Love of skate fashion leads to passion for the sport

sophie

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Sophee “Soph” Hills, 23, helps girls all over the East Coast develop their confidence and skating skills through programs like Gisborne’s Surely Skate and more recently through Shred Sessions in Napier.

It started out as something fun to do with his sister and get out of the house. Now, Sophee “Soph” Hills is rarely without her skateboard and is completely “addicted” to the sport.

So much so that she launched Shred Sessions in Napier, a program offering free equipment, training and a safe space for girls, takatāpui or non-binary youth to learn and build their skating confidence.

Hills, 23, started skating around four years ago, with her younger sister Tessa, who loved the fashion of skate culture but didn’t “wanna be a poser”.

The couple bought boards from their local surf shops in Gisborne – a longboard for Soph and a cruiser for Tessa.

With no one else to skate with or learn from, the sisters focused on feeling comfortable pushing, navigating the local trails whenever they felt like going skating. .

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The female duo became a foursome when they were joined by two friends, giving them the confidence to finally hit the skate park in Gisborne.

“He provided this safe and inclusive space,” Soph Hills said. “[We thought] we should surely go to the park and find like-minded girls and help them with their confidence.

Certainly, while many older male skateboarders “look really intimidating”, they found them encouraging and encouraging. It was the younger scooter riders that the girls most often clashed with.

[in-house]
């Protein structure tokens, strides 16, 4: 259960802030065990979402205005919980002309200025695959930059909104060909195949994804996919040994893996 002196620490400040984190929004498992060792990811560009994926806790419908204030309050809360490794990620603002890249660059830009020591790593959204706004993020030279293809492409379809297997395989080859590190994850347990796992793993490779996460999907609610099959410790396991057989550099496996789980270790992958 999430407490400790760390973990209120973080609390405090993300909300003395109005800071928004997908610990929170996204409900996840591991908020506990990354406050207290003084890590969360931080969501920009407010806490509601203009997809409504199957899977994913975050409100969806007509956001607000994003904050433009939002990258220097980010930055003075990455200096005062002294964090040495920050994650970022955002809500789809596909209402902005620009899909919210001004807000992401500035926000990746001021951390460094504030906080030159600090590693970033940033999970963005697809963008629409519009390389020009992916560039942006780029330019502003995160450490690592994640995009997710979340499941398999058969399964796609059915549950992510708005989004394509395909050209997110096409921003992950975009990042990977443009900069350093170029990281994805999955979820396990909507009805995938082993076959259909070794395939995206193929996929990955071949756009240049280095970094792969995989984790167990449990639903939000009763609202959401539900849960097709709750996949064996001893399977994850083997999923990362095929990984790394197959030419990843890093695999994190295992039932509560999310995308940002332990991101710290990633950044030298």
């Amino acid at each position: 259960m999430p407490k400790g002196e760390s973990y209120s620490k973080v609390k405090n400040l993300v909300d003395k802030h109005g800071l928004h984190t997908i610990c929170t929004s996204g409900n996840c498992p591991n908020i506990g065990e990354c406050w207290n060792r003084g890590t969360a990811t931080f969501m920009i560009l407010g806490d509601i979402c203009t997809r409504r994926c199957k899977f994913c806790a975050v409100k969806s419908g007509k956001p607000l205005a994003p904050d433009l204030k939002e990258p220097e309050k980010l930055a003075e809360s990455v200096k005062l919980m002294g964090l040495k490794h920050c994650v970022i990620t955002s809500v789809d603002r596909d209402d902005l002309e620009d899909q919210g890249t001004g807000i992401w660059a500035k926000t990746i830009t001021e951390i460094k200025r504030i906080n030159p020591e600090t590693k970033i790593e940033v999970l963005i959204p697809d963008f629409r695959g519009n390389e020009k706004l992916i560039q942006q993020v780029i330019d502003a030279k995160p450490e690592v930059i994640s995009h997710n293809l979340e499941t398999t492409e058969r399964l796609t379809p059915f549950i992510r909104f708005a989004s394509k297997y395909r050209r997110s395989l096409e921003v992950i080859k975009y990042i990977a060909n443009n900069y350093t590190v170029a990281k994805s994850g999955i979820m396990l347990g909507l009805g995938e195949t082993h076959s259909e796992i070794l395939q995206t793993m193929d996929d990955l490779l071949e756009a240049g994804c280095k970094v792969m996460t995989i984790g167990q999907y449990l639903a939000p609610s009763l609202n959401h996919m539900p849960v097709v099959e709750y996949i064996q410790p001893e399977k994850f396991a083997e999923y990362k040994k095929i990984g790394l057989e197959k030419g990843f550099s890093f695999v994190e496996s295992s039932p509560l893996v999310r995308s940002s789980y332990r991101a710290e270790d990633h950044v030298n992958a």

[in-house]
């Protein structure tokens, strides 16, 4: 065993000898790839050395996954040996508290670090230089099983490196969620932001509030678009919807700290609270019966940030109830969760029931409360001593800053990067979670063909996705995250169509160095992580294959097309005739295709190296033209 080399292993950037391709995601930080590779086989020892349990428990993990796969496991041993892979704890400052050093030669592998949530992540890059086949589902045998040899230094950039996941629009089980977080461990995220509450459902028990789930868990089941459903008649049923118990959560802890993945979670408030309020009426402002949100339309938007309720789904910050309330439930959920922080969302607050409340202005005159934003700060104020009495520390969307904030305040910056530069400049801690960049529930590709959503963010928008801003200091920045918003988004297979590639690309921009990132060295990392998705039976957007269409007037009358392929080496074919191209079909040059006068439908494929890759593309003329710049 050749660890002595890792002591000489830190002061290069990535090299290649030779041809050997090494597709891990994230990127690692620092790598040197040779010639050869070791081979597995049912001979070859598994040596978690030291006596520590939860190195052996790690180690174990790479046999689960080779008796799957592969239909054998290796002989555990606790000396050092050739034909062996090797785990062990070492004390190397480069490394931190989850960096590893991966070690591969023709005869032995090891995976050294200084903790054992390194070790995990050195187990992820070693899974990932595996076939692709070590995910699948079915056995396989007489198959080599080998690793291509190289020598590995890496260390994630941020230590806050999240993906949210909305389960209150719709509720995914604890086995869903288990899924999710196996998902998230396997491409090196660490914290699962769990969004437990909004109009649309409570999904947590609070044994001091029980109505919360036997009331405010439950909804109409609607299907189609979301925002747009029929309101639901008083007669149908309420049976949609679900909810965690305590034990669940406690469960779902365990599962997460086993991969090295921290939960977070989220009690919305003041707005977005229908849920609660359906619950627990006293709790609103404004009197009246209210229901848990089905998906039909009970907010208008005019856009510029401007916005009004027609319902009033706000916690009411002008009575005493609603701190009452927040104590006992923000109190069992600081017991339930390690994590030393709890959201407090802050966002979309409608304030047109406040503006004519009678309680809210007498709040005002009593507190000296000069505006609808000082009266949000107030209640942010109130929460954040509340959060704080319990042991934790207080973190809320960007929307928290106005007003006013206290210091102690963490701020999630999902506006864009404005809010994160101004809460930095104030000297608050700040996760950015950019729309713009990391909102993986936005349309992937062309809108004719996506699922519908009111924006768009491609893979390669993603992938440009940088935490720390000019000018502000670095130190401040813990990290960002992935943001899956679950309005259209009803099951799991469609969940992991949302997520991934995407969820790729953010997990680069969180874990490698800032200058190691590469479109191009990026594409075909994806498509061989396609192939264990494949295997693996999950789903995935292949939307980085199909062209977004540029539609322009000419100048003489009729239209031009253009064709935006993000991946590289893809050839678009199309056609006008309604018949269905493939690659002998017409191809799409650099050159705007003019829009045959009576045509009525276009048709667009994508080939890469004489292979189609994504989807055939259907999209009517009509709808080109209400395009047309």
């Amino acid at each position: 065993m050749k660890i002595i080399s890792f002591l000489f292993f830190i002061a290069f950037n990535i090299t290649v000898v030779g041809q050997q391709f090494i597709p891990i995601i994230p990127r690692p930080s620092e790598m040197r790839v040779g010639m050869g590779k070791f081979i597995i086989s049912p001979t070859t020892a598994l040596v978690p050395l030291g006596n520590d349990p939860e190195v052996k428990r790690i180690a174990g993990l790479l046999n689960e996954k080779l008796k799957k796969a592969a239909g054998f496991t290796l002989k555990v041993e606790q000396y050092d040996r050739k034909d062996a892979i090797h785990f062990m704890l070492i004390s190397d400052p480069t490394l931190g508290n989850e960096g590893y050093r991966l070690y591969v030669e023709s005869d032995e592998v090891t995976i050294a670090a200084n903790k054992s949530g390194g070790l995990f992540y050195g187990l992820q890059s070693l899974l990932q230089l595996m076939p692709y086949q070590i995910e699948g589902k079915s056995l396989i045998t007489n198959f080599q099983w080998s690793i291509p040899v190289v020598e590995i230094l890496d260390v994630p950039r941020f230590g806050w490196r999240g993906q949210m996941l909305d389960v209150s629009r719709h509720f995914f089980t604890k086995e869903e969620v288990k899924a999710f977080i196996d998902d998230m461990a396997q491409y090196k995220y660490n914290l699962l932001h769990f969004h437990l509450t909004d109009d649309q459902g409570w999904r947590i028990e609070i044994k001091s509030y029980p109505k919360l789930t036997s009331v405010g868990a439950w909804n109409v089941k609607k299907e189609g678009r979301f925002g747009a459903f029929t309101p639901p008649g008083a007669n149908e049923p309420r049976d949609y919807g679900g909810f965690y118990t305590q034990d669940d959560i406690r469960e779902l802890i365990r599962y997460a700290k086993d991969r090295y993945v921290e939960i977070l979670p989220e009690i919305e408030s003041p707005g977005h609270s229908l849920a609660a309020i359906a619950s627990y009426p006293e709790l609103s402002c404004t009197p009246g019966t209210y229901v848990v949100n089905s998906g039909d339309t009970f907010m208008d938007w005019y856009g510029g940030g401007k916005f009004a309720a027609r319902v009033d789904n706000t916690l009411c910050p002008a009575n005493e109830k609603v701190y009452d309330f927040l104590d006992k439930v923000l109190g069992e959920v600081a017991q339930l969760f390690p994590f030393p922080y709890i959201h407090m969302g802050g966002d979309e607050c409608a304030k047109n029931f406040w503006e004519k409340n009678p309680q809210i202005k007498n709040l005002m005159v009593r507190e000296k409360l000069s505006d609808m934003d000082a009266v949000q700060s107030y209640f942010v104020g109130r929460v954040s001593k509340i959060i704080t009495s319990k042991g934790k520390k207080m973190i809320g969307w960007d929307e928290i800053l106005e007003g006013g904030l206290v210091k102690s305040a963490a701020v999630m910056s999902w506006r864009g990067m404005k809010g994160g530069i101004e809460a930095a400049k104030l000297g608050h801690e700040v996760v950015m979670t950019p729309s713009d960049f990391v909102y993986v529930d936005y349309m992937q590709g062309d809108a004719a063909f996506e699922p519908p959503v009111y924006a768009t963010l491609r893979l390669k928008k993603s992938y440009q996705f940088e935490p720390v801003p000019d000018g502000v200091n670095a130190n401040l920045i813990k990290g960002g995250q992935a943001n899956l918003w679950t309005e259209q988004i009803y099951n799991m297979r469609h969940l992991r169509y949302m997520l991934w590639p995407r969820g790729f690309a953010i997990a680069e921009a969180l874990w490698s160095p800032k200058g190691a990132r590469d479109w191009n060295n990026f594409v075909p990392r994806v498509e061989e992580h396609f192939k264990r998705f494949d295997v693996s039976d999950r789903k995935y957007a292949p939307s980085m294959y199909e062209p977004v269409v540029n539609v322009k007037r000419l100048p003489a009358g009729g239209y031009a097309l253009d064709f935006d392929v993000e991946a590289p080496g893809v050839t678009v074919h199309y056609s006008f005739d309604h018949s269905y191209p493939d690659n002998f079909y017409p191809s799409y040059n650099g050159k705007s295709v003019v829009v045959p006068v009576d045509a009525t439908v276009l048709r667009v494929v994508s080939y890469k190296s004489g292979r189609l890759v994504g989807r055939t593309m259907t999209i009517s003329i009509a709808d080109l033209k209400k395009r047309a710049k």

She helped encourage other girls in Gisborne through Surely skate​, before starting Shred Sessions after moving to Napier in July.

East Coast skating programs targeting girls have helped those like 10-year-old Charlotte Jones gain confidence in active sport.

Provided

East Coast skating programs targeting girls have helped those like 10-year-old Charlotte Jones gain confidence in active sport.

The 10-week pilot program is funded by Tū Manawa – Sport New Zealand and takes place at Bay Skate in Napier.

Hills has already noticed a change, with some girls “being less afraid to try something new” and others bringing friends to sessions. She felt that it was often easier for young children to learn than for those who were in their mid-teens.

She described Bay Skate as “one of the best parks in the country”, adding state-of-the-art facilities, like the recent revamp of the $3 million Gisborne skatepark, meant people felt more confident trying new things .

The evolution of the perception of skating as an “unsuitable sport” towards a form of active recreation recognized as an Olympic-level sport has helped to generate this renewed interest.

“It takes a lot of patience and perseverance. It takes skill. »

Sophee Hills (front center) says she has made a lot of friends through skating.

Provided

Sophee Hills (front center) says she has made a lot of friends through skating.

Compared to school sports like football, with fixed practice times and match days, Hills said skating was more flexible with skills that could be developed at an individual pace, anywhere, anytime. when – all you need is concrete and a plank.

For her, skating has also been therapeutic at times, helping her get out of her head and out of the house to be active.

“It calms me down because all I’m thinking about is trying not to fall or how to pull off this trick,” she said.

It’s also the social aspect and Hills said she’s made a lot of friends through skateboarding.

Her message to others considering trying skating: “Get down. You don’t have to skate – you can just come watch and chat.

  • Shred Sessions are held three times a week at Napier’s Bay Skate – Thursdays 5-7pm, Saturdays 10am-12pm and Sundays 12-2pm.

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